“[The wetsuits] were bloody tight and they could hardly move in them, so all of the silly walks and stuff were real and natural. it’s very hard to be graceful in those things,” Hopkins said.

And speaking of the somewhat slapstick nature of the film, Hopkins added, “I hope people get it and go with England we call them romps, it’s a romantic caper film that sort of hearkens back to things like ‘The Pink Panther’. I think it’s the kind of film where you have to sort of hang your cynical hat at the door and kind of go with it. If you do, I think you have a great ride with four great actors, but if you start saying three quarters of the way through the movie, ‘How did they climb up that cliff?’ then it’s missing the point a bit.”

On writing and the future
On writing and the future Etienne George / Ketchup Entertainment

On writing and the future

It may not be the most common practice in the film industry, but for his part Hopkins said that writing is often easier with a specific person in mind for the role, especially if he knows them.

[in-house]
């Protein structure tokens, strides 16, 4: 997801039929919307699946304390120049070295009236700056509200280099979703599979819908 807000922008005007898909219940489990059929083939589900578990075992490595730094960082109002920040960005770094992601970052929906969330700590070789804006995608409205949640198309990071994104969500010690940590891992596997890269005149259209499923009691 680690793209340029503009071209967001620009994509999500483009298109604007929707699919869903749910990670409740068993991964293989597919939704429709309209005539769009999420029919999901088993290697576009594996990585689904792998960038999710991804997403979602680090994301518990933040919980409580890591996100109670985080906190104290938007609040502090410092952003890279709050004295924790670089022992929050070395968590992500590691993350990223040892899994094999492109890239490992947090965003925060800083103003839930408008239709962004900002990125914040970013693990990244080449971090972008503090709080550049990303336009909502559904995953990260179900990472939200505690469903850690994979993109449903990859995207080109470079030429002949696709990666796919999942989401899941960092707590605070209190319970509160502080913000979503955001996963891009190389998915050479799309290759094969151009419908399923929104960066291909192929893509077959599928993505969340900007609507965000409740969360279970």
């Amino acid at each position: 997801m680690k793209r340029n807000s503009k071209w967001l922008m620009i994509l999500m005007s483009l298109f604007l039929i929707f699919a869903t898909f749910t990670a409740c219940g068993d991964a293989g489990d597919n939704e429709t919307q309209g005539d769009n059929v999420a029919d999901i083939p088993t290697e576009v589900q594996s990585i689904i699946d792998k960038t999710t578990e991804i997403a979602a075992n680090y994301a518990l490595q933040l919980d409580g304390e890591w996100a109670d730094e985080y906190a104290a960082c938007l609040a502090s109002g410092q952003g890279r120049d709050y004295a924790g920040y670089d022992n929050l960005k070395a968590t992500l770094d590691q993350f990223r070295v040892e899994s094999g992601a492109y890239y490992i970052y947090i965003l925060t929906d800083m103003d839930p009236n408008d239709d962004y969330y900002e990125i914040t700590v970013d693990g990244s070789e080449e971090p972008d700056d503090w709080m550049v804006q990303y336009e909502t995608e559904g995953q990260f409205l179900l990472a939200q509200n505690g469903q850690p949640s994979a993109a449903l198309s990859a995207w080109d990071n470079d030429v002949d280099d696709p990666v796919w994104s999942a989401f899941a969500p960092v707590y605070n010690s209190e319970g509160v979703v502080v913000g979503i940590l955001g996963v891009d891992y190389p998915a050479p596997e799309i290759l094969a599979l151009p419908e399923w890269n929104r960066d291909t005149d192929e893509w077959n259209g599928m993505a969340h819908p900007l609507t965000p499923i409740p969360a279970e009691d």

“I’m getting to the point where I’ll write a line and I can imagine Emma saying that. I think you have to be quite careful that you don’t write something that’s amalgam of Emma-speak. There’s a danger there of just writing good Emma lines and not [serving the story], “ he said.

“I think actors can be a bit put off by that idea. In my last film ‘Last Chance Harvey’ it was Dustin Hoffman and when he heard I had written it for him, he was like ‘Well, you don’t know me, how can you write for me?’ He found it a bit odd, but he still did it, so I must have done something right,” Hopkins recalled.

Though it’s still in quite early stages, Hopkins did reveal that he is working on writing his next project, and he once again is doing so with the hope of working with specific people.

“I’ve got something going. Which again, is for Emma. My hope is to find a good reason to put Emma and Meryl Streep in a movie together. That’s my goal. That’s sort of my starting point, but I’m sort of working on something ideally,” he explained.

“Meryl doesn’t know this yet,” Hopkins added, laughing, “but I’ve mentioned it to Emma and I’m just starting to get into that. I want to try to find a way for them to have a go at each other...just have to find a plot somewhere. I joke, but you’ve got to start somewhere...and I find that quite interesting thinking of actors I would like to see together.”